Thirteen Ed Online
Lesson Plans
Irish-Americans: Work and Song
Overview Procedures for Teachers Organizers for Students

Procedures for teachers is divided into four sections:
Prep -- Preparing for the lesson
Steps -- Conducting the lesson
Extensions -- Additional activities
Community Connections -- Real world actions for students after completion of the lesson


Before teaching this lesson, bookmark all of the Web sites used in the lesson and create a word-processing document with all of the Web sites listed as hyperlinks, so that students can access the sites. (Note: It's a good idea to preview these sites before presenting them to your class.) Make sure that your computer has necessary media players, like RealPlayer, to show streaming clips (if applicable). Cue the MAY THE ROAD RISE TO MEET YOU videotape to the beginning of the first segment.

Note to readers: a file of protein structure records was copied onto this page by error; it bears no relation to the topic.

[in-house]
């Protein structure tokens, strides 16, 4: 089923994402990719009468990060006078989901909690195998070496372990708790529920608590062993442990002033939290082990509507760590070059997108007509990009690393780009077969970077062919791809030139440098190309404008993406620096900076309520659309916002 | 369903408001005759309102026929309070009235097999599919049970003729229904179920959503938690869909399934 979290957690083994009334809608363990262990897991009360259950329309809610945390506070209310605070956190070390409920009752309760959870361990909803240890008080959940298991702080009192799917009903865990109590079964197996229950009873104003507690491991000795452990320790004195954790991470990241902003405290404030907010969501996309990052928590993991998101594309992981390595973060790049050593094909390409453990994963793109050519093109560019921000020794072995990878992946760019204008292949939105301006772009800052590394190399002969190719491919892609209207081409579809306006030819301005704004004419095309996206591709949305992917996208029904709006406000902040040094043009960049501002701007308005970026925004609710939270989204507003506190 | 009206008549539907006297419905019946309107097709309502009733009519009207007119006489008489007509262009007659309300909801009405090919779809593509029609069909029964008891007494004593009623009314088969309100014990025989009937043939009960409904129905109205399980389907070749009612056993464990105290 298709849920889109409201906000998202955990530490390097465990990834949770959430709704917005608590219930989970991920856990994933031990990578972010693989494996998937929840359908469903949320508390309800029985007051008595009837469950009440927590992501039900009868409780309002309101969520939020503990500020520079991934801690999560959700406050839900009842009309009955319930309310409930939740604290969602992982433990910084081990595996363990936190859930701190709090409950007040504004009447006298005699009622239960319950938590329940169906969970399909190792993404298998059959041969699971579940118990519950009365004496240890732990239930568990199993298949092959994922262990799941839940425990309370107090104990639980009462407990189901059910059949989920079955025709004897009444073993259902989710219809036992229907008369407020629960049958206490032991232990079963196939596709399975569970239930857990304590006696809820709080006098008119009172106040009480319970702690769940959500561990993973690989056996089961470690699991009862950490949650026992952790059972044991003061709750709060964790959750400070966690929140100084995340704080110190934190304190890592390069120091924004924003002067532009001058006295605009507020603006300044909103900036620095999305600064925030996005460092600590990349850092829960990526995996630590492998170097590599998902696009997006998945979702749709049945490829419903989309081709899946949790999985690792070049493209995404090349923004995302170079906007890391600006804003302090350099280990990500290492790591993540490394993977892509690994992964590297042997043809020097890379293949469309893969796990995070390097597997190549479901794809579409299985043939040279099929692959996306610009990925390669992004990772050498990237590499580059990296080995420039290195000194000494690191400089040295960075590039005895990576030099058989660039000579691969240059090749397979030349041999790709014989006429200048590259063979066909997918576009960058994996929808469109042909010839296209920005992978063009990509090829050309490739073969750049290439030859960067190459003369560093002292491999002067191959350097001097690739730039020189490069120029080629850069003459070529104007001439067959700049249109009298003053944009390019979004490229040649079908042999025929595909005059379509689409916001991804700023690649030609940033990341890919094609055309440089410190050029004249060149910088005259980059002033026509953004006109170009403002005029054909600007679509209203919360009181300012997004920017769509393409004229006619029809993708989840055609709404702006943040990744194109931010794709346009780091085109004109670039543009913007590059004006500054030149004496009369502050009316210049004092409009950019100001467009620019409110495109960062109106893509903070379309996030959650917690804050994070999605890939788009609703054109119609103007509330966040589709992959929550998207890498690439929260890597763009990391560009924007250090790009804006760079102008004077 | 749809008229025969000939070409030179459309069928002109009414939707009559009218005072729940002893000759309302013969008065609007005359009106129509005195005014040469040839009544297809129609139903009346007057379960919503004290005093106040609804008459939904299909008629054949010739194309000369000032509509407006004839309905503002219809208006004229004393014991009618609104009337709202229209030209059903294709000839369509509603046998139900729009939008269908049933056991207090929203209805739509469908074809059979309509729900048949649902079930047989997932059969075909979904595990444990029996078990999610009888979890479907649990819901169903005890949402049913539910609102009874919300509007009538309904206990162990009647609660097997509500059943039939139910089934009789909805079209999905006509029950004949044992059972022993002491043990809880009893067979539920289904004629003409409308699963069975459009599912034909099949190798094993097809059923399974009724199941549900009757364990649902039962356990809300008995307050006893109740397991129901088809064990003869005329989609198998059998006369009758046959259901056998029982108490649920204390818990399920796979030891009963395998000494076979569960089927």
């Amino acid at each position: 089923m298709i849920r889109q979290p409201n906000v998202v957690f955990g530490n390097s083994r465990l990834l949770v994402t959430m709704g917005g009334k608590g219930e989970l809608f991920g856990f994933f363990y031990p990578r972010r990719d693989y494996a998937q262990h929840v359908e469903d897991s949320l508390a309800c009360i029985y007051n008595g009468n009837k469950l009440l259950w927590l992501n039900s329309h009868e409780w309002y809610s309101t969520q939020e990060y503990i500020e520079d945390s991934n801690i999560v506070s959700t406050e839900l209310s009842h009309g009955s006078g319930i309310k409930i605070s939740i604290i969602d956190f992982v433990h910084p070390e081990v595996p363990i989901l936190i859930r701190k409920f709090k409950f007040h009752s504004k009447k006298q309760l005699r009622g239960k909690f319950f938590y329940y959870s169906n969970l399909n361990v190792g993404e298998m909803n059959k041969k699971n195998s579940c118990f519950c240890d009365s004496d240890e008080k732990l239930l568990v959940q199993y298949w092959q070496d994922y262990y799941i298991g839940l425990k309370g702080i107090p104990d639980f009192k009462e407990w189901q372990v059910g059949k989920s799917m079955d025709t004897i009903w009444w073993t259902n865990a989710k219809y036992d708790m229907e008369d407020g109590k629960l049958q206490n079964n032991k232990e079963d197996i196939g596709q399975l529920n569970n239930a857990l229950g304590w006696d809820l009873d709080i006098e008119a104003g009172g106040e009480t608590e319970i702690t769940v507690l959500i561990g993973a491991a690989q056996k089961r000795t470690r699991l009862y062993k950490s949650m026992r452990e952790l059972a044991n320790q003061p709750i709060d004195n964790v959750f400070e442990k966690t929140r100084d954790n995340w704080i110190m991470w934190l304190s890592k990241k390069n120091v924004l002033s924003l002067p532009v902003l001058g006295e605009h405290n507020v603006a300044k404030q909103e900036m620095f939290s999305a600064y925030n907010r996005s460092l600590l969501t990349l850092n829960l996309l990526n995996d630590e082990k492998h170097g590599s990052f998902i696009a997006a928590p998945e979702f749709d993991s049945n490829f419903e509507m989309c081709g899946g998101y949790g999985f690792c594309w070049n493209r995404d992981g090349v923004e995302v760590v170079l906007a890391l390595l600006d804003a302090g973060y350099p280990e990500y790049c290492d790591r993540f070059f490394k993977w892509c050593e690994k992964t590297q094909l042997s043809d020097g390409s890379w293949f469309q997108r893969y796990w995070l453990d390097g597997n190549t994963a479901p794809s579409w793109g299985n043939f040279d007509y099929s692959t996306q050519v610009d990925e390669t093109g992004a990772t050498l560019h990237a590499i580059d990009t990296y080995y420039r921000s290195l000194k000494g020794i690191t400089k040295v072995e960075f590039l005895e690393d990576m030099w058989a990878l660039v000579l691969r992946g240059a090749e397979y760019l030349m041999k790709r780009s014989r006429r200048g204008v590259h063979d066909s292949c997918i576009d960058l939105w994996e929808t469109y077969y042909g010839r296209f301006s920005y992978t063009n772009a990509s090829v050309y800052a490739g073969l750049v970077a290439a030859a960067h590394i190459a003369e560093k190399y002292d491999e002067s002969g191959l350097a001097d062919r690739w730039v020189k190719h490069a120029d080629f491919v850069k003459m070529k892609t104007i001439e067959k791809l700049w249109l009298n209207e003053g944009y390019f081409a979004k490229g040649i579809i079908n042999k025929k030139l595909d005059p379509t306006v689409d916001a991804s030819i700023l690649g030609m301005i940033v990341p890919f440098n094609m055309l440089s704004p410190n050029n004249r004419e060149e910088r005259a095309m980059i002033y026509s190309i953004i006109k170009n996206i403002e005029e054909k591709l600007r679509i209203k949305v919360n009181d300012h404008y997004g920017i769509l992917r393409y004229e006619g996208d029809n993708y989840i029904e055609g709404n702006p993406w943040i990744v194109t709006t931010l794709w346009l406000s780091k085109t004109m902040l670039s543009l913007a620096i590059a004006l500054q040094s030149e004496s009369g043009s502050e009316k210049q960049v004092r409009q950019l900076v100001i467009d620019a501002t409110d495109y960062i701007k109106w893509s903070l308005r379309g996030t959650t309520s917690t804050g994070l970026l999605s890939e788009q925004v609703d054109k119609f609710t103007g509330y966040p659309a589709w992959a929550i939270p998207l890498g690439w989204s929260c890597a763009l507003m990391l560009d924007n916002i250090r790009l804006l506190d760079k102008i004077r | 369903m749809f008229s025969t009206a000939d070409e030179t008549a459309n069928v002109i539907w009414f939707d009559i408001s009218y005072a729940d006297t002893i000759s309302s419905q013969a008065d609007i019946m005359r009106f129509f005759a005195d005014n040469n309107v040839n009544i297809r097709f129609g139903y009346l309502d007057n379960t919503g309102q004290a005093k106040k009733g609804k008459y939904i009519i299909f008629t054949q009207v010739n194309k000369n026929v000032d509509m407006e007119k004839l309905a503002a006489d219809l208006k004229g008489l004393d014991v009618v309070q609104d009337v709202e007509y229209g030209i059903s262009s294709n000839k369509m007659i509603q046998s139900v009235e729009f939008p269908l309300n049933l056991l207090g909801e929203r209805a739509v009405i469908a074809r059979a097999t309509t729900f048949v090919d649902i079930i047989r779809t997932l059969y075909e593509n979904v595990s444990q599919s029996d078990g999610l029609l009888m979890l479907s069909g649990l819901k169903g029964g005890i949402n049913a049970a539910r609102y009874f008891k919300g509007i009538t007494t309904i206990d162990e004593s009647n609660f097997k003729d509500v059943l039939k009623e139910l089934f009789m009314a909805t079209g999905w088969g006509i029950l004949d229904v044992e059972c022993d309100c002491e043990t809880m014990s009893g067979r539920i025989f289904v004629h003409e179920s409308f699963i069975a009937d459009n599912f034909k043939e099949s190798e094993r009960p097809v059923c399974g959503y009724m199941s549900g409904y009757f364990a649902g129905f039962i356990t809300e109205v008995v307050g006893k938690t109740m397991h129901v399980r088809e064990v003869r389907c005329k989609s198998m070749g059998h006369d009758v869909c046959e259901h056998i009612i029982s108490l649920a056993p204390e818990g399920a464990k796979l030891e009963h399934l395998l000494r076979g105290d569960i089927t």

Media Components

Computer Resources:
  • Modem: 56.6 Kbps or faster.
  • Browser: Netscape Navigator 4.0 or above or Internet Explorer 4.0 or above. Macintosh computer: System 8.1 or above and at least 32 MB of RAM.
  • Personal computer (Pentium II 350 MHz or Celeron 600 MHz) running Windows® 95 or higher and at least 32 MB of RAM
  • Software: Any presentation software such as Power Point or Hyperstudio (optional)


Students will need the following supplies:

  • computers with the capacities indicated above
  • notebook or journal
  • pens/pencils

    Teachers will need the following:

  • Board and/or chart paper
  • Ideally a screen on which to project the video clips
  • Handouts of Web resources if computers are not available in the classroom

    Web Resources: